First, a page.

So we need to also look at agriculture not just as producing food but also business, as a way for the smallholders, for the rural citizens to earn in their daily lives a decent income, so that they don’t feel like they need to move to the city or move out of the country. So we are also talking about a rural transformation.
Q: Do you think advances in ICTs could threaten farmers because of the mechanization of certain jobs?
A: No, I don’t think so.
A couple of year ago a report issued not by IFAD but by the International Labour Organisation (ILO) demonstrated very clearly that yes there will be some jobs that will be lost in some sectors, but also when you think about the jobs that will be created, the net result is a positive. So we should not see that as an issue.
To the contrary, I do not think that commercial farms will ever replace the smallholder farms. In Africa, in Asia today, the smallholders are responsible for 80 percent of the [food] production. What we need to do is to bring technology that will help productivity and that will help with quick access to capital, access to the markets. By bringing that technology, coupled with what I call a rural transformation, then we will make it.
In other words, when you bring the technology here today, in a lot of low-income countries, agriculture contributes 25-35 percent to the gross domestic product (GDP) compared to most advanced economies where agriculture will contribute maybe 5 percent or 2 percent of the GDP.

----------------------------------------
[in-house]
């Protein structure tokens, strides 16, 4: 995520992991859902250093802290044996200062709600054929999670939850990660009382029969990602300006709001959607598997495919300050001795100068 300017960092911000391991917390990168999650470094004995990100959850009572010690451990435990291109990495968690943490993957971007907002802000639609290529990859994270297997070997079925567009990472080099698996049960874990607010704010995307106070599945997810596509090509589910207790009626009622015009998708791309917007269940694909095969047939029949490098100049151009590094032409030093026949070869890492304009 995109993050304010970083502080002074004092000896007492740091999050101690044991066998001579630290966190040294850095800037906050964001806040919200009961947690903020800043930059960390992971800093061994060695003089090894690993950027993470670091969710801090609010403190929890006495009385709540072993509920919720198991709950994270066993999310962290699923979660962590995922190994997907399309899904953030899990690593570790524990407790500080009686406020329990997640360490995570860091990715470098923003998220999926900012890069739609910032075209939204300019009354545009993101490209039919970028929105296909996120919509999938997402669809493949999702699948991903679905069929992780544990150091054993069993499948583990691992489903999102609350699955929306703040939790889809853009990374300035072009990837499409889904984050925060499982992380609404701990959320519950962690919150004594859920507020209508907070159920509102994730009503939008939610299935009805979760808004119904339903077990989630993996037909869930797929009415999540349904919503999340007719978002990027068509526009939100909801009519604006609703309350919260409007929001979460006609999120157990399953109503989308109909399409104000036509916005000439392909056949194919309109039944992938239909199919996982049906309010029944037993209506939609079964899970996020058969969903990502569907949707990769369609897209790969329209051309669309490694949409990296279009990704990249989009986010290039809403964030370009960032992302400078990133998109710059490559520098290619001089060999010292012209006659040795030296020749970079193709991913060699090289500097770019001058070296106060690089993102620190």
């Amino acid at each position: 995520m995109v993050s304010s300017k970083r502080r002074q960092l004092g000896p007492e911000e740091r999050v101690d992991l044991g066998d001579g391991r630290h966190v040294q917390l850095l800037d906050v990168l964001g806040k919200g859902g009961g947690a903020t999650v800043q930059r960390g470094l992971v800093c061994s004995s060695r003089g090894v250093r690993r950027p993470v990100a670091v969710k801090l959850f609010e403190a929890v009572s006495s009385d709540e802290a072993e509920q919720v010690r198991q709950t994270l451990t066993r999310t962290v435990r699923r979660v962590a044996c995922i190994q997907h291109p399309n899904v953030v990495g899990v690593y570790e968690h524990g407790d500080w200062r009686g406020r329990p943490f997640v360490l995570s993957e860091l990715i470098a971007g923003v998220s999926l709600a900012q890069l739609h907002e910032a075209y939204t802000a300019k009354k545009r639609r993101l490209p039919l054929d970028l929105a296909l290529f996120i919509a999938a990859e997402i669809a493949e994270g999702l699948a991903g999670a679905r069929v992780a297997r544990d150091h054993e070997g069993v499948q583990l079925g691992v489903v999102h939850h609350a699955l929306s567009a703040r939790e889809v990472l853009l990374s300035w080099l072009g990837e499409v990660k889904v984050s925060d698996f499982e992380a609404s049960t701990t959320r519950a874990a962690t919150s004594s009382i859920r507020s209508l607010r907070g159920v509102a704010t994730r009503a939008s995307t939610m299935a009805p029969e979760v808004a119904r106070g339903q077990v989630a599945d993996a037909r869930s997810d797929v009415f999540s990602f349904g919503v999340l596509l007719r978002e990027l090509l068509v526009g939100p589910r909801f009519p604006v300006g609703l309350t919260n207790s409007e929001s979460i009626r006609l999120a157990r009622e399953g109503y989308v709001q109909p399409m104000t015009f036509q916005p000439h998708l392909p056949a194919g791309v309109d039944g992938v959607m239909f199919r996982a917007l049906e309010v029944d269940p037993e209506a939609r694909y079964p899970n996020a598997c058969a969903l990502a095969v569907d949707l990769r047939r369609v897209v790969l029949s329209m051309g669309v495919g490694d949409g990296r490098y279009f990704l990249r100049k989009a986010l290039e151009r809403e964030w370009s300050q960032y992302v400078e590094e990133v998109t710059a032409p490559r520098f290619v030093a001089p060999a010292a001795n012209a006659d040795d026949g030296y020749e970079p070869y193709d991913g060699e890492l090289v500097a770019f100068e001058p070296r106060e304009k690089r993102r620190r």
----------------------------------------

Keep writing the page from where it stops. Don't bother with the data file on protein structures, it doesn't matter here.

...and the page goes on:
So it’s true that over time, you will also expect the low-income countries’ agricultural contributions to decrease. That’s why people worry that there will be unemployment. But on the contrary, if you are doing the rural transformation instead of being at the production level, they might be at the transformation level or there may also be a vocational training in other domains yet remain at the rural level.
Q: Do you think that the United States’ announcement to withdraw from the Paris climate agreement is a setback? How are member states strategizing with IFAD to advance climate mitigation and adaptation?
A: First of all, we need to respect the decisions made by member states, whether it be the U.S. or any other country. I want to be very clear that we have to respect their decisions.
Secondly, our plan integrating climate-smart agriculture in our assistance to rural areas is very high on the agenda of all our member states. Obviously, I am concerned about the possible impact on the Green Climate Fund, and therefore the ability of the smallholders to access that financing.
I hope that one way or the other, the international community will find a way to overcome this new challenge.
Q: Do you have a message for the upcoming World Day to Combat Desertification and Drought?
A: For me, it is important that we start really thinking about the techniques that will help us in embedding climate-smart agriculture.
In Africa, for example, it is really affordable and basic irrigation systems and the use of climate or drought-resistant seeds and so forth—that will really help. But really it’s the irrigation dimension that I would like to encourage, to find ways to make it affordable, particularly in Africa because compared to Asia, Africa is very, very much behind.
IFAD is an international financial institution and a UN specialised agency which invests in rural areas of developing countries to help eradicate poverty and hunger.